SWIFFT - State Wide Integrated Flora and Fauna Teams

SWIFFT - State Wide Integrated Flora and Fauna Teams
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Dwarf Spider Orchid

 

The Dwarf Spider Orchid is a stunning white spider orchid that is endemic to Victoria. It was thought to be extinct until its rediscovery in 2009.

 

Dwarf Spider Orchid
Caladenia pumila 
Kingdom:   Plantae
Phylum:   Magnoliophyta (Angiosperm)
Class:   Magnoliopsida (Monocotyledon)
Subclass   Liliidae
Order:   Orchidales
Family:   Orchidaceae
Status
Australia:    critically endangered
Victoria:    critically endangered  
FFG:    listed; Action Statement No. 260

 

The Dwarf Spider-orchid Caladenia pumila was first  collected by school teacher, Miss Bertha Pilloud in 1916 while she was working in Bannockburn. Miss Pilloud enthusiastically describes the orchid’s abundance at the time: 

I wish you could pay a visit to our district, and see for yourself the hillsides, where on this white spider grows, I am sure you would be delighted with the sight.” 

In 1922 R.S. Rogers described the orchid, but in the following years only limited official records of the orchid were made, all collected from the Bannockburn region.

      Orchids of Australia

 

In 1932 the well-known orchidologist, William H. Nicholls, included a hand painted image (see image) of the orchid in his book Orchids of Australia. A final pressed specimen was collected in 1933, but after that date there were no further reports of the Dwarf Spider Orchid. As a result the plant was presumed extinct.

However, 76 years later in 2009, two inquisitive orchid enthusiasts came across two partially opened flowers which were unfamiliar to them. They subsequently made some enquires as to their identification, and as a result the Dwarf Spider Orchid was confirmed as being rediscovered. 

 

Distribution

Historically the orchid has only been officially recorded in the Bannockburn area, north west of Geelong, Victoria.

 

Management of the Dwarf Spider Orchid 

The number of Dwarf Spider-orchids in 2015 still remains precariously low, at just two plants. Land managers with help from the Department of Environment, Land, Water and Planning (DELWP), the Australasian Native Orchid Society (Victorian Group), the Royal Botanical Gardens and volunteers, are working together to bring the orchid back from the brink of extinction.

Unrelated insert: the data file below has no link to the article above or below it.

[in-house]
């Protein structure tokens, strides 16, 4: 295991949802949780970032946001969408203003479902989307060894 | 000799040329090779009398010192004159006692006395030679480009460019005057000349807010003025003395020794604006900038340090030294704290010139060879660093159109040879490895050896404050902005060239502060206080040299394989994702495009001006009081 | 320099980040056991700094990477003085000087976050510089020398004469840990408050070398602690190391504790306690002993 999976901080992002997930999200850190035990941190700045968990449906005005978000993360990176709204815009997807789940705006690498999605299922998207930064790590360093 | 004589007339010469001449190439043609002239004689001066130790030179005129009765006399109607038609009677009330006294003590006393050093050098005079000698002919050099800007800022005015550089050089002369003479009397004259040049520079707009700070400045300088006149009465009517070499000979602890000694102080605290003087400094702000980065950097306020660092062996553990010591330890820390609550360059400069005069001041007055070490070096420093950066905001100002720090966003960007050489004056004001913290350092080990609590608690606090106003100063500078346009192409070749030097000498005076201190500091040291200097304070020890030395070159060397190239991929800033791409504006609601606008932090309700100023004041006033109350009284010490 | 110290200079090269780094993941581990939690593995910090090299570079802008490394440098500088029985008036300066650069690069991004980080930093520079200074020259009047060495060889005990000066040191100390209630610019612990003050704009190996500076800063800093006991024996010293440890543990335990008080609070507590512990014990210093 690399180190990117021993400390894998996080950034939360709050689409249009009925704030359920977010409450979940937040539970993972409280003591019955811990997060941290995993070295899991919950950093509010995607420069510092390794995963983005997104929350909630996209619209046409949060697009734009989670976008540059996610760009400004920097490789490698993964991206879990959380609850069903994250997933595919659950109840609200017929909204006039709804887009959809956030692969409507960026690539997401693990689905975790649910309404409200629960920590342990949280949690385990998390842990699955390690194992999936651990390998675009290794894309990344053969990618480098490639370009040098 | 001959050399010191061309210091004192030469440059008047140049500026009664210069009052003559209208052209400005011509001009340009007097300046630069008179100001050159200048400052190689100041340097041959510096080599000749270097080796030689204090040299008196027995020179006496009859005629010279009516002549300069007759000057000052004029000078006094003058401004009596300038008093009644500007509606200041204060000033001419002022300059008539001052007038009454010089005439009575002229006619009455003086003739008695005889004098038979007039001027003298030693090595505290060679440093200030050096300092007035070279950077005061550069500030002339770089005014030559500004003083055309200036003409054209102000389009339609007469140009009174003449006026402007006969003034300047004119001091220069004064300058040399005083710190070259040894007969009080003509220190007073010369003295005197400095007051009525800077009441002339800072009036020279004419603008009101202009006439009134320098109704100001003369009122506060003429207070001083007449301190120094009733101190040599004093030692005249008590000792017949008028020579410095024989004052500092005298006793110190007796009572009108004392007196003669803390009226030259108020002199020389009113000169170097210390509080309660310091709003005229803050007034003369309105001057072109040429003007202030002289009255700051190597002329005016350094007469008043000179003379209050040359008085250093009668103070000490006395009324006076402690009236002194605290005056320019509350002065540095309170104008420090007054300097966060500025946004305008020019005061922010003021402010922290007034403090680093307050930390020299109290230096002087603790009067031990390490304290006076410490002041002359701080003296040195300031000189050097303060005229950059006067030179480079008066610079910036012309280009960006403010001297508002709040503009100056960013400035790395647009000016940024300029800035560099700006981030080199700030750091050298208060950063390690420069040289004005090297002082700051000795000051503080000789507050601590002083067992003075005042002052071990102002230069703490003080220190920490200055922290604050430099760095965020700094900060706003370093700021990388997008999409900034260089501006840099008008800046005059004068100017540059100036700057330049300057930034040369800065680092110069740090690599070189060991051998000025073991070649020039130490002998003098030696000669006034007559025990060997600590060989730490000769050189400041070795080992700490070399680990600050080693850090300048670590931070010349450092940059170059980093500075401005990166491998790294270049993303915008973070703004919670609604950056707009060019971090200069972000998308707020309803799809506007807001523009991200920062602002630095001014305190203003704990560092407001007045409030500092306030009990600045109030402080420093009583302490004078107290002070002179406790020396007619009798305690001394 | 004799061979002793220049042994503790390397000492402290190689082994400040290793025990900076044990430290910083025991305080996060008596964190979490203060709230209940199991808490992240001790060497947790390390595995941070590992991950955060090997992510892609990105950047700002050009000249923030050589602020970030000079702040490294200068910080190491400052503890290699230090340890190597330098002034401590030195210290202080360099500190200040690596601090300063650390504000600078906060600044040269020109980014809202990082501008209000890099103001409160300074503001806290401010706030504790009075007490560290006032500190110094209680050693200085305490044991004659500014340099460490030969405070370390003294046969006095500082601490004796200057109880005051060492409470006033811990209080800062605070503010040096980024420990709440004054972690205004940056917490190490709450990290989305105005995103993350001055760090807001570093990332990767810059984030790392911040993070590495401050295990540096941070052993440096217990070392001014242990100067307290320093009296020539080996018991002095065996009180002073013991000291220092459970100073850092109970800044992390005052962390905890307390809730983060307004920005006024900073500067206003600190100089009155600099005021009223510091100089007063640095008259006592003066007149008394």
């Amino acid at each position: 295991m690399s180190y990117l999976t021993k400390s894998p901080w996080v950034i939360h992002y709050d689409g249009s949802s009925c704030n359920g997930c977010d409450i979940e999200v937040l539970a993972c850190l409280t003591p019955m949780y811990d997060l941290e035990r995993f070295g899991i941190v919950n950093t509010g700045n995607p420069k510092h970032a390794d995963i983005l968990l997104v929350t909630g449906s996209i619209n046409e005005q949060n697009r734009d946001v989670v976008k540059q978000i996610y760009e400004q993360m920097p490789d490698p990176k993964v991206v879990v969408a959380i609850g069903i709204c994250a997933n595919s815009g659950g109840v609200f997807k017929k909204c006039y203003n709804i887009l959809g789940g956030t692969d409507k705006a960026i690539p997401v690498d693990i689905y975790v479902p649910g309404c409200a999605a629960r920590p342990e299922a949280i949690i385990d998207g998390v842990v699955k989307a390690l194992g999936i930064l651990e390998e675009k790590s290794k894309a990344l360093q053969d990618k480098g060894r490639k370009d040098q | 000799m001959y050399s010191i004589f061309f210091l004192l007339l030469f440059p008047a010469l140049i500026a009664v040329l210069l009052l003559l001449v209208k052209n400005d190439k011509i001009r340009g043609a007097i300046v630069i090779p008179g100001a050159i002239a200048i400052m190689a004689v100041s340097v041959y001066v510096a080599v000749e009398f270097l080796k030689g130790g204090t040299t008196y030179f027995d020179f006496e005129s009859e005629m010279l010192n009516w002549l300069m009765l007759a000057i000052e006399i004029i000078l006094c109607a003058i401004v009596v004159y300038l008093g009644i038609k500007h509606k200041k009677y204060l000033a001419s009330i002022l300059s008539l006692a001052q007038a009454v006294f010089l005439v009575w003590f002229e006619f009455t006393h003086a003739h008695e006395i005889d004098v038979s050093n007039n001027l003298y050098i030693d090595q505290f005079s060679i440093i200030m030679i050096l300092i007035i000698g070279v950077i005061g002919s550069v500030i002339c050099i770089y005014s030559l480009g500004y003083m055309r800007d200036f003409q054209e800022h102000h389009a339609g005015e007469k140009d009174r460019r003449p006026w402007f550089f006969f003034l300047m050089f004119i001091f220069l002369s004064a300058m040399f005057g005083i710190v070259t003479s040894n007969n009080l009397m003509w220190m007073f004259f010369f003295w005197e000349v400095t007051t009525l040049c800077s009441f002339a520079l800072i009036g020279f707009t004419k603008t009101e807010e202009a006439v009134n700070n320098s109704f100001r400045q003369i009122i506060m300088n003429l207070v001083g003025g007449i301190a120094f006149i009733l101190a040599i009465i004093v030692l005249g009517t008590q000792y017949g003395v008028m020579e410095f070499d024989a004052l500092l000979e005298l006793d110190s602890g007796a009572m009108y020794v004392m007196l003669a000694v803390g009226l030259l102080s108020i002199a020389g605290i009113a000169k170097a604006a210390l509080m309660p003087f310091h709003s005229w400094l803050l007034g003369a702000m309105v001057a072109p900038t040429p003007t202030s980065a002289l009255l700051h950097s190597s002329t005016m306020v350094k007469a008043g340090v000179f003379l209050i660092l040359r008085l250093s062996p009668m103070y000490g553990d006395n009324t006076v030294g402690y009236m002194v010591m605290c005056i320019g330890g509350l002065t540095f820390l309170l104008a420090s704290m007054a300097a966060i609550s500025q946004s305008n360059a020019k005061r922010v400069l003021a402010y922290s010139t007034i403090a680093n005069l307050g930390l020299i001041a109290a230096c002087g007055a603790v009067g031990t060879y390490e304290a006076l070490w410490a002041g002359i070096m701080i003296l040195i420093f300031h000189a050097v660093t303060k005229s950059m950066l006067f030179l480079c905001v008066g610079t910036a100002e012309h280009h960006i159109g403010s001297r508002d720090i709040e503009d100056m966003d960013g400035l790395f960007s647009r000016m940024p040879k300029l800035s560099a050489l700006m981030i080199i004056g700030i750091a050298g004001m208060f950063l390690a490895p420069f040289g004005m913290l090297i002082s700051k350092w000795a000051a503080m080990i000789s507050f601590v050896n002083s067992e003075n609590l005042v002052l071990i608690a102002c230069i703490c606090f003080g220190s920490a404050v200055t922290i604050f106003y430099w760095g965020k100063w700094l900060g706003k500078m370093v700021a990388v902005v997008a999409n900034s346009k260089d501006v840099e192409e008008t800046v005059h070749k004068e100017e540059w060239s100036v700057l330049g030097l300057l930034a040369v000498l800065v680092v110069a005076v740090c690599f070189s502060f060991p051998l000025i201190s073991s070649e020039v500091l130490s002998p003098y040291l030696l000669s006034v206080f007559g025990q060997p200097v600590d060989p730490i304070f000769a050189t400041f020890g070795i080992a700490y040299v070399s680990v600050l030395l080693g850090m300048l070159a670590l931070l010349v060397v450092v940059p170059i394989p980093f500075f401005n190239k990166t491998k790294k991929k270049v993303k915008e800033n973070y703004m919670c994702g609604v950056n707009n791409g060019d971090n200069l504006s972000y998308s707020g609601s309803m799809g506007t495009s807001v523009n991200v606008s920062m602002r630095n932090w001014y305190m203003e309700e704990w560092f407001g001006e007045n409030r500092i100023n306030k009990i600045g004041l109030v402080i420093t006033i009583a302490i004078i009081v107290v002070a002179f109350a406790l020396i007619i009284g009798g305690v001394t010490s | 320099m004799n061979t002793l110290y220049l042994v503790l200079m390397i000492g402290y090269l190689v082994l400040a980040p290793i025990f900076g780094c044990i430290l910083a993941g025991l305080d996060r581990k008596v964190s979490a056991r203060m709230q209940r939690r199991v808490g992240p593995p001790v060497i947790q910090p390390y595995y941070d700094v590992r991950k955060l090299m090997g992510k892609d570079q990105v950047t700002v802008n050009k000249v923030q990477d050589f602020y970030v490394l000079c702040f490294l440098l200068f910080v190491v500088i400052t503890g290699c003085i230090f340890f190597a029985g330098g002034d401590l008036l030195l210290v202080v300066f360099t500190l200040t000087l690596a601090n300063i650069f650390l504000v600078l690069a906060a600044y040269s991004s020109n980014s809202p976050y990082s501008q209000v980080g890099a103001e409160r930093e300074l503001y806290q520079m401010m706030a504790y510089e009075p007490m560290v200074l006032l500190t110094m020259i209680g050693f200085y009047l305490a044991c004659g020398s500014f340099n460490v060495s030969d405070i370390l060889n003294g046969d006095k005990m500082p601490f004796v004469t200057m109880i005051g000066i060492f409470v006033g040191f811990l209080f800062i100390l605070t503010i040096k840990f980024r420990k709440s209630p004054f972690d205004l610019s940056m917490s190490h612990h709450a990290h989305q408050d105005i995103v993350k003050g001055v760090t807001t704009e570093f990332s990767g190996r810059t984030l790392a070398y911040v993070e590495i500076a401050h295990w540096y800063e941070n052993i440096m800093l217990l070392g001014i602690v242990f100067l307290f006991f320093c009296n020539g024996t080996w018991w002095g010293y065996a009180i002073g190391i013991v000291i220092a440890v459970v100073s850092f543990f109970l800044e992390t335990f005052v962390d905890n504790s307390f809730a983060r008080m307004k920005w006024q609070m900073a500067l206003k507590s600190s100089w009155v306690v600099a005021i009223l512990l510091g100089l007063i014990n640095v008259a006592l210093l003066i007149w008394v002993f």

• This species is monitored at least three times per year to determine leaf emergence, flowering and pollination.
  • Hand pollination has been carried out in 2010, 2012, 2013 and 2014. With as few as  two flowers being present hand pollination provides an important means of securing seed from this species.
  • Surveys are carried out each year to locate any additional populations.
  • There is a need to control human disturbance by limiting the number of people visiting the site and their impact.
  • Protective fencing was completed in 2010.
  • Habitat is managed through restoration of  micro-habitat which involves the careful hand removal of biomass to reduce competition from grass and weeds.
  • Two small ecological fuel reduction burns are planned for 2015.
  • A key aim is to establish and maintain a translocated population. 
  • Propagation to takes place at the Royal Botanic Gardens in Melbourne by volunteers.  Flowering of a propagated plant occurred in mid-September 2017 which prompted surveys to locate this species in the wild. 

 

How you can help

There are a few ways you can help us. We need to know the ideal habitat of the Dwarf Spider Orchid because the old reports were very general in their description. More importantly we need to know if there are more Dwarf Spider Orchids out there than just two we currently know about so we can increase the gene pool.

Old records: Please tell us if you have any old journals that record  information about any spider orchids from the Bannockburn region, such as location details or any other additional information.

Sightings: Please tell us if  you recall seeing this orchid or have you heard someone talk about their orchid sightings in the Bannockburn region.

Observation: While you walk through remnant bush in the Bannockburn / Geelong area please keep an eye out for the orchid and record and report sightings.

Dwarf Spider-orchid identification

The Dwarf Spider Orchid is easily distinguishable from other spider orchids as it is one of the shortest.

Its single, short hairy leaf appears in May. The single  white flower has fine pink markings.

The height of the single leaf is approximately 6cm. When the orchid is in flower its total height is five to  15 centimetres. Flowers appear from September to October. 

Its single, short hairy leaf appears in May. The single  white flower has fine pink markings.

Contacts 

Please contact the Project Officer via the Department of Environment, Land, Water and Planning (DELWP) Customer Service Centre on 136 186 if you:

  • can provide information about records and sightings of the Dwarf Spider Orchid
  • have any questions about the orchid 

or Contact SWIFFT

See also:

Flora and Fauna Guarantee Act 1988  Victoria - Action Statement No. 260 pdf

Department of Environment - Species Profile & Threats Database

 

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